Jun 19, 2020 - Sports

Tokyo Olympics postponement puts athletes' livelihoods at risk

Olympian Sandi Morris running with the American Flag

Sandi Morris. Photo: Alexander Hassenstein/Getty Images for IAAF

The postponement of the Tokyo 2020 Summer Olympics was a serious economic blow for U.S. Olympic and Paralympic athletes and hopefuls.

The state of play: With seasons and events canceled, athletes are unable to earn appearance fees, prize money and performance bonuses from sponsors, all while continuing to train for Tokyo 2021.

  • Outside of a select few, most Olympic athletes earn very little money from their sport. In fact, as pole vaulting silver medalist Sandi Morris (above) told me this week: "A general rule of thumb is that if an athlete is not top 10 in the world in their event, they probably have a part-time job to pay the bills."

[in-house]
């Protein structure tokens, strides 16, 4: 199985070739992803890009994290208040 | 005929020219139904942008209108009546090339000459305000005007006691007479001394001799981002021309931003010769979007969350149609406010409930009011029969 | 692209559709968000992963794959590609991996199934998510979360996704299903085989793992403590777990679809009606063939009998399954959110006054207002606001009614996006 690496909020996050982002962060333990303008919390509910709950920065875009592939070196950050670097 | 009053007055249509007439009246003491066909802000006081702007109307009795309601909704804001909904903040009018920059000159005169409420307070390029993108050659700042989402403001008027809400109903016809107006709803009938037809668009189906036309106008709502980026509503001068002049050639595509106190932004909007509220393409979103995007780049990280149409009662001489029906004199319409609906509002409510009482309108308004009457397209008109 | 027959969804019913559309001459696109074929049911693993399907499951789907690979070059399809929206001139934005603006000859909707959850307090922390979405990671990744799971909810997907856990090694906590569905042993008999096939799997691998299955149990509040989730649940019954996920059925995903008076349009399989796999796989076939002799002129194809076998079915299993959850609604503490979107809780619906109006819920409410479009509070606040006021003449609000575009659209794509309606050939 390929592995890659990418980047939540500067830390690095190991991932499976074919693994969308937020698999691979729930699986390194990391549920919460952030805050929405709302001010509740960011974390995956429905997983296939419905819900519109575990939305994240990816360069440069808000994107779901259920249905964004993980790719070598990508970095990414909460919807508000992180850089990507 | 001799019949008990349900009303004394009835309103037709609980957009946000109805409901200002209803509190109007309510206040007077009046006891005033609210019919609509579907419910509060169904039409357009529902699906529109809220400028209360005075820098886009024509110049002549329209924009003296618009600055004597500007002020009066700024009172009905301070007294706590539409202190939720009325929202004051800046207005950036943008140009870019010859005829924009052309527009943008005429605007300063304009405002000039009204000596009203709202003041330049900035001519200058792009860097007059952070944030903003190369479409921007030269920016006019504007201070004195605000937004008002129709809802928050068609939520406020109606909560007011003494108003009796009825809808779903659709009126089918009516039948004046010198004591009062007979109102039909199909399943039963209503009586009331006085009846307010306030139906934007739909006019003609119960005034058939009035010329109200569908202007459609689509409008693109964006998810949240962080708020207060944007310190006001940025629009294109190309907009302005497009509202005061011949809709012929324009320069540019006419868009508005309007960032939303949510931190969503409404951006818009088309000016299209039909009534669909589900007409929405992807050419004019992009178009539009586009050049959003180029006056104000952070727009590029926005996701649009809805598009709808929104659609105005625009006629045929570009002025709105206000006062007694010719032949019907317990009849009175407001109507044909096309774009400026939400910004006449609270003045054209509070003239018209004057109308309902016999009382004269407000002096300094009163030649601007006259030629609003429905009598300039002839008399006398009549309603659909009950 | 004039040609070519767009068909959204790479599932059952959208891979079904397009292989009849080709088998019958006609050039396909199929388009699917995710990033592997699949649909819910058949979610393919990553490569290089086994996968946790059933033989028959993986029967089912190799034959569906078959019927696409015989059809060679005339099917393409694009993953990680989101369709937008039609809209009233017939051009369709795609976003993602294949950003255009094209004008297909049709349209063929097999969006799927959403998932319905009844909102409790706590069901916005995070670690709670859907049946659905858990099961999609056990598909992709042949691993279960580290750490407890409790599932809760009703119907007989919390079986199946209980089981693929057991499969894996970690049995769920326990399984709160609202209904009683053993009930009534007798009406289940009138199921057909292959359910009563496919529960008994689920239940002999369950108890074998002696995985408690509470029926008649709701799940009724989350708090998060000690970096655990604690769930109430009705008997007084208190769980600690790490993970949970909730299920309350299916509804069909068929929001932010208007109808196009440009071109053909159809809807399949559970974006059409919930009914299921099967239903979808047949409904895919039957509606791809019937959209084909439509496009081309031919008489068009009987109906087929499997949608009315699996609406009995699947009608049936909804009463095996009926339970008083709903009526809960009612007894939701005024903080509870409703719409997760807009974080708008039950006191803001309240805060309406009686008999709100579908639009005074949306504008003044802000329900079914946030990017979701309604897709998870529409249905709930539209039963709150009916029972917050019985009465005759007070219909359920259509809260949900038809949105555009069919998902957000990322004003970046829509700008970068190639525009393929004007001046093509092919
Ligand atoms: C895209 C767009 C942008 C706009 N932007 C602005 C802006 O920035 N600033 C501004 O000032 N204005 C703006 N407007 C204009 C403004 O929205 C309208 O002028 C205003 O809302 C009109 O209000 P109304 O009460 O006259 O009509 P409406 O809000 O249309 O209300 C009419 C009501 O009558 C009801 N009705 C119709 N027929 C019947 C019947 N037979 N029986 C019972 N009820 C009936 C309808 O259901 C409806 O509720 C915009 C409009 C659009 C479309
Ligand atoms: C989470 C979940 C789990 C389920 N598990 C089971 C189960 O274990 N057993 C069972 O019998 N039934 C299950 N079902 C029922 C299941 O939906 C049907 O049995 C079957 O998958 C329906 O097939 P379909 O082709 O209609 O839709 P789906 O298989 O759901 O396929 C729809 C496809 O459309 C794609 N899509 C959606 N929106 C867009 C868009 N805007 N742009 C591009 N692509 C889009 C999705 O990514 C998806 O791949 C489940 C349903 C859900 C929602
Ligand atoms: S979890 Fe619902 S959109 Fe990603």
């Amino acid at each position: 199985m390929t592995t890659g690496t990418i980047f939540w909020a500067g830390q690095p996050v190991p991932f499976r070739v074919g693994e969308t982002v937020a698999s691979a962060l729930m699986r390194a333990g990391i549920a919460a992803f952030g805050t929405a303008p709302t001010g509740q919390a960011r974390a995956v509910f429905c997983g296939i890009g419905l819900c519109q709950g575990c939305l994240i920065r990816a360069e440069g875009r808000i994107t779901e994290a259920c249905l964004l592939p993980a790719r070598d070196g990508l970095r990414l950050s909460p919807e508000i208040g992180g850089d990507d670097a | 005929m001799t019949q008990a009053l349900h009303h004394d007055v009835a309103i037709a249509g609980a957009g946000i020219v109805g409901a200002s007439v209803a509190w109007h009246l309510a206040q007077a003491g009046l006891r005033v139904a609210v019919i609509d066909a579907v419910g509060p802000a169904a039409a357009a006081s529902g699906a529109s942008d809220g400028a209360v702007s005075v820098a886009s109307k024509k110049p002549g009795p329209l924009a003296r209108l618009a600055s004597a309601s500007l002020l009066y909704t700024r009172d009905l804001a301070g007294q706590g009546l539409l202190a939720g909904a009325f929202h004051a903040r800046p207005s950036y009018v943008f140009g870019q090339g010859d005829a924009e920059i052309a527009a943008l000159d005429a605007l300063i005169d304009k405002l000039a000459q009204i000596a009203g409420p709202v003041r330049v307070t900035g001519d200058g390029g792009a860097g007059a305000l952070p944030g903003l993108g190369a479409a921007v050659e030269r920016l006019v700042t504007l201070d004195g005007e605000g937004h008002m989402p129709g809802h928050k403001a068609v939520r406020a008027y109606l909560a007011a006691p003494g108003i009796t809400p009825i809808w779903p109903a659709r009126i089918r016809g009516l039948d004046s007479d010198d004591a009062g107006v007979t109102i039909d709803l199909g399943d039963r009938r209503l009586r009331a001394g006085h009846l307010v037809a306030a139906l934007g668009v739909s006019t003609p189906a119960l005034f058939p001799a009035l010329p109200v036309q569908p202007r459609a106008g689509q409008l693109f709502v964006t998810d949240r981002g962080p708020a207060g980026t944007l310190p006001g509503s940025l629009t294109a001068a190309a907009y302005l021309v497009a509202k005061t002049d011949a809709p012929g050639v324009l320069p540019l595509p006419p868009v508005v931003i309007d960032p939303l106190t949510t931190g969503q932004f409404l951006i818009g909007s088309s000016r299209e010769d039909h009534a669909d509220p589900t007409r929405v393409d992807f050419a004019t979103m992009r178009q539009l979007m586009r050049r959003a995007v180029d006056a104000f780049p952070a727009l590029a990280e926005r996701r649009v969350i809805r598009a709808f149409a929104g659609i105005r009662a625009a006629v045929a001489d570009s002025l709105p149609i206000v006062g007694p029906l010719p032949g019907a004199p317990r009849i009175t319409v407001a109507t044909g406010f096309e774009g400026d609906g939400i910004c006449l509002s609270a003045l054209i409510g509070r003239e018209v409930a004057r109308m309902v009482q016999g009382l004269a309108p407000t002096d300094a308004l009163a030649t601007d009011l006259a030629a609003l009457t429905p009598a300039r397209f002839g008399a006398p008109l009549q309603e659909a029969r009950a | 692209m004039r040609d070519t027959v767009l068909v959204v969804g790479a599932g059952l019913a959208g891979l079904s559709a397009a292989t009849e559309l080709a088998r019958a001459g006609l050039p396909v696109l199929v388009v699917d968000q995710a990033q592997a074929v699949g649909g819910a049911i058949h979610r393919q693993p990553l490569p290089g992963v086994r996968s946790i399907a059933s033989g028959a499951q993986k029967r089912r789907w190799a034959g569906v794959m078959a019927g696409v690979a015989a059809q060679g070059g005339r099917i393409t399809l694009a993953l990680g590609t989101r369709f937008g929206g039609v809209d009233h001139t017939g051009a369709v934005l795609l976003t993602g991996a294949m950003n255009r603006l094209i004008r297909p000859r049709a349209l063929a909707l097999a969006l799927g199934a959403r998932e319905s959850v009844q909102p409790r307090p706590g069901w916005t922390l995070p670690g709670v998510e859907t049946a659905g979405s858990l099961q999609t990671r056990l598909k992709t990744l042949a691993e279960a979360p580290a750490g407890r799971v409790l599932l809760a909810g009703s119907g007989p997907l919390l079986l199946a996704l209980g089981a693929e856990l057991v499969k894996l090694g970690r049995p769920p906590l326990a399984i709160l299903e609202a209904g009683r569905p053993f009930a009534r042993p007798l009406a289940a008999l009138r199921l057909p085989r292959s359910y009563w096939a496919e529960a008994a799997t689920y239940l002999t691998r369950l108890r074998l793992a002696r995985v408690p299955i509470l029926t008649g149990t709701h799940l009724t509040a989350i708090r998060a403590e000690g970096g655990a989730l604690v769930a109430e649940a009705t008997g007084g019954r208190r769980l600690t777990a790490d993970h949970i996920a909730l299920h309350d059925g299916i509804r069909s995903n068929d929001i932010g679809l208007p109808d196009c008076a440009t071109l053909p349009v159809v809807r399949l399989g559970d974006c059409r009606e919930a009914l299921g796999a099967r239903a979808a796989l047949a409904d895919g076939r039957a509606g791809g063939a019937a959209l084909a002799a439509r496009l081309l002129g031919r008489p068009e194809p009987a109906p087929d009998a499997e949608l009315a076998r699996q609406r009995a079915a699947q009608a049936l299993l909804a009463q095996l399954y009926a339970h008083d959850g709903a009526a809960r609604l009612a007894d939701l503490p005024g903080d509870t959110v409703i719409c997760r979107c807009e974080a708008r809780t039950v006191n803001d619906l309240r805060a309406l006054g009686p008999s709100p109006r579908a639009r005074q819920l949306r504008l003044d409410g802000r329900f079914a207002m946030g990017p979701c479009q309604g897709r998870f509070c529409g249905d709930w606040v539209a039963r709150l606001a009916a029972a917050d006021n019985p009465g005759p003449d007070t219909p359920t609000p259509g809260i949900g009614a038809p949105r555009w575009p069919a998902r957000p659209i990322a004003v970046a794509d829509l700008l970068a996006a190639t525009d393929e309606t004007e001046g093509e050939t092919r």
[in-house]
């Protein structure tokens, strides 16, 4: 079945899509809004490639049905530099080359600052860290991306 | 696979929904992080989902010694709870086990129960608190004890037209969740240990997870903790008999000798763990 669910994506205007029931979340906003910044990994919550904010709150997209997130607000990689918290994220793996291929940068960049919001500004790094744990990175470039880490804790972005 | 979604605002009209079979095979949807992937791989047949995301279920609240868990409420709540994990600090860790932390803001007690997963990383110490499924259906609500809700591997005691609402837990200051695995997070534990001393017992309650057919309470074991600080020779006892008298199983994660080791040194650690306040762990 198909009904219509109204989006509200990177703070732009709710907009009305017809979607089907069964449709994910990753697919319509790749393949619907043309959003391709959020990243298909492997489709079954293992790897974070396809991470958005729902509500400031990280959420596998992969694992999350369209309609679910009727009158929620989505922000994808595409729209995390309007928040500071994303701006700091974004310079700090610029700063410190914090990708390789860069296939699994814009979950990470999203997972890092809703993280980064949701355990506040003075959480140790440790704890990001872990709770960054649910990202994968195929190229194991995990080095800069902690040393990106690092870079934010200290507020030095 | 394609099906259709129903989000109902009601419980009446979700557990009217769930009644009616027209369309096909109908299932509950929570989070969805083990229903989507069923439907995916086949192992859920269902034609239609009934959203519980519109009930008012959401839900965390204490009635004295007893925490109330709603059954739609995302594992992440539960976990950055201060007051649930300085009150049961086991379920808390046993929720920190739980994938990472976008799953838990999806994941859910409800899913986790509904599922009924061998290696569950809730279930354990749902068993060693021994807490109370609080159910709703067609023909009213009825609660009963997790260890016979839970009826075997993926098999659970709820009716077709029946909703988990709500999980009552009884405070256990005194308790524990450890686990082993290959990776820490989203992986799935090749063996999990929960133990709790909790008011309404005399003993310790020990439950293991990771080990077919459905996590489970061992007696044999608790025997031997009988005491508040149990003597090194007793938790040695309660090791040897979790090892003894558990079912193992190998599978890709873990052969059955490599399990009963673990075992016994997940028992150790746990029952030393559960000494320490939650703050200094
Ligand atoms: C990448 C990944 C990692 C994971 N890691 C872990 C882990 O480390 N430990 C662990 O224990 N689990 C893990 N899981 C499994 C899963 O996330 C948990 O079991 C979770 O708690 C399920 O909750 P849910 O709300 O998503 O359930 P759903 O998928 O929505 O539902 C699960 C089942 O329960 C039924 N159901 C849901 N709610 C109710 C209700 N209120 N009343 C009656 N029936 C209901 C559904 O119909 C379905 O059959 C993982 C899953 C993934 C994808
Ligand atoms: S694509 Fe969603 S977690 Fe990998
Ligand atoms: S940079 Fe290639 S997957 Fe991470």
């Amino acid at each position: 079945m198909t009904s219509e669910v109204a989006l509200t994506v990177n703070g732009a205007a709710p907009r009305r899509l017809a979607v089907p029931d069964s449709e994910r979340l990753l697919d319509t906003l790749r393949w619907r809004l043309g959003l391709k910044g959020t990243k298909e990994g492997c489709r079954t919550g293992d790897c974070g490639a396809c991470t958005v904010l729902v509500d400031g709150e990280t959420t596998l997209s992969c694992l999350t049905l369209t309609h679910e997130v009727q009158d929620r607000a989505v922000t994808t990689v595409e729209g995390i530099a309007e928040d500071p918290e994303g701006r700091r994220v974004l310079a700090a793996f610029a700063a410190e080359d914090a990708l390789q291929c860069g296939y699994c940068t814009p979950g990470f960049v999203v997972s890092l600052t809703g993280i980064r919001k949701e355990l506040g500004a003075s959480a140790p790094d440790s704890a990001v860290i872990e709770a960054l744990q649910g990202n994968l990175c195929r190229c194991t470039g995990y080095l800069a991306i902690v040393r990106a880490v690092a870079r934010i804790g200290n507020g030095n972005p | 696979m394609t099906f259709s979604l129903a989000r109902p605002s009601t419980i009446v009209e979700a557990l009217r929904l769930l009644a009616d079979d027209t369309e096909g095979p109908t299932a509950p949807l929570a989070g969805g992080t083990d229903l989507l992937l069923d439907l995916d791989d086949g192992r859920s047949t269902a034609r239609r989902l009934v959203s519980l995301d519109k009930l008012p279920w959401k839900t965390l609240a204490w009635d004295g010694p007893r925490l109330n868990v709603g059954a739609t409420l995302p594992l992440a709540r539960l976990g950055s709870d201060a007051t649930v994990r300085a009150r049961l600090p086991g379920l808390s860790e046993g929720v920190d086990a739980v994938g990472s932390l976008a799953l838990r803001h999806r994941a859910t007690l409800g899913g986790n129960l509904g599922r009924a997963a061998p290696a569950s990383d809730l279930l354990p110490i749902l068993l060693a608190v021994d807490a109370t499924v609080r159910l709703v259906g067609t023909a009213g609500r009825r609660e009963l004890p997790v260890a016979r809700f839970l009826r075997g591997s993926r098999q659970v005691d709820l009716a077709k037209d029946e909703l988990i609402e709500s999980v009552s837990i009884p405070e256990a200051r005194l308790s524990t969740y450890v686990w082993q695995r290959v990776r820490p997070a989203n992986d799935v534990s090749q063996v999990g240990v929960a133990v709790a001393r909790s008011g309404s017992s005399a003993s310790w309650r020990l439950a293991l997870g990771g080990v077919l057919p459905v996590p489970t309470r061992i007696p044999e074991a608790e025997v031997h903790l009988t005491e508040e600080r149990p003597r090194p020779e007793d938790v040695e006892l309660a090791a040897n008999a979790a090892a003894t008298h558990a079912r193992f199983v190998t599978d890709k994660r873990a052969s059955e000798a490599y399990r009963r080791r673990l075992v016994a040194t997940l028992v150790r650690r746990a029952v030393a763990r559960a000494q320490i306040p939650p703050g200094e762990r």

• Some athletes have sponsorship deals, but many of those are up in the air, with sponsors hurting financially and unprepared to pay athletes for an extra 12 months.
"Every four years, we know Team USA is going be the team everyone is watching. We know our athletes are going to perform and raise our flag high for the world to see. In order for us to get that, we need to invest in them."
ā€” Five-time Olympian Bernard Lagat tells Axios

Go deeper: Athletes who qualified for Tokyo Olympics to keep their spots in 2021

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